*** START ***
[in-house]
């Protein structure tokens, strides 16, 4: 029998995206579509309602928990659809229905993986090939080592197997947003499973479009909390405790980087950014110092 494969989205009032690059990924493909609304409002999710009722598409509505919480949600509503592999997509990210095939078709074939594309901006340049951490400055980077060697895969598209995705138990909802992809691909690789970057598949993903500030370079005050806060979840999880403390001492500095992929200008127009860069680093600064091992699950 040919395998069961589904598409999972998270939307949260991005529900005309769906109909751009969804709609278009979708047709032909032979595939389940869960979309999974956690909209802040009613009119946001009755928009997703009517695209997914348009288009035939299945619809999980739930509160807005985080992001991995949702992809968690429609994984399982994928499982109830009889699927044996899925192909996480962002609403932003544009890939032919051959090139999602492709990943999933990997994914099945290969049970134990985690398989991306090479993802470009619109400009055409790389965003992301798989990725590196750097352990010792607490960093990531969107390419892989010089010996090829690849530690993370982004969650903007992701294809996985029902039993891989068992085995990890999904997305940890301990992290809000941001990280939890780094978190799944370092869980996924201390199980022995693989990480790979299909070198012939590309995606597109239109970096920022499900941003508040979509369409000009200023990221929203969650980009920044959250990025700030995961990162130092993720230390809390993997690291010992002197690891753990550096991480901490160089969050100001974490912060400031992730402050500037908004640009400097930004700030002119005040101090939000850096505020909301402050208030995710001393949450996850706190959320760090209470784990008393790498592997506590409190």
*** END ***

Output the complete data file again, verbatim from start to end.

[in-house]
């Protein structure tokens, strides 16, 4: 029998995206579509309602928990659809229905993986090939080592197997947003499973479009909390405790980087950014110092 494969989205009032690059990924493909609304409002999710009722598409509505919480949600509503592999997509990210095939078709074939594309901006340049951490400055980077060697895969598209995705138990909802992809691909690789970057598949993903500030370079005050806060979840999880403390001492500095992929200008127009860069680093600064091992699950 040919395998069961589904598409999972998270939307949260991005529900005309769906109909751009969804709609278009979708047709032909032979595939389940869960979309999974956690909209802040009613009119946001009755928009997703009517695209997914348009288009035939299945619809999980739930509160807005985080992001991995949702992809968690429609994984399982994928499982109830009889699927044996899925192909996480962002609403932003544009890939032919051959090139999602492709990943999933990997994914099945290969049970134990985690398989991306090479993802470009619109400009055409790389965003992301798989990725590196750097352990010792607490960093990531969107390419892989010089010996090829690849530690993370982004969650903007992701294809996985029902039993891989068992085995990890999904997305940890301990992290809000941001990280939890780094978190799944370092869980996924201390199980022995693989990480790979299909070198012939590309995606597109239109970096920022499900941003508040979509369409000009200023990221929203969650980009920044959250990025700030995961990162130092993720230390809390993997690291010992002197690891753990550096991480901490160089969050100001974490912060400031992730402050500037908004640009400097930004700030002119005040101090939000850096505020909301402050208030995710001393949450996850706190959320760090209470784990008393790498592997506590409190």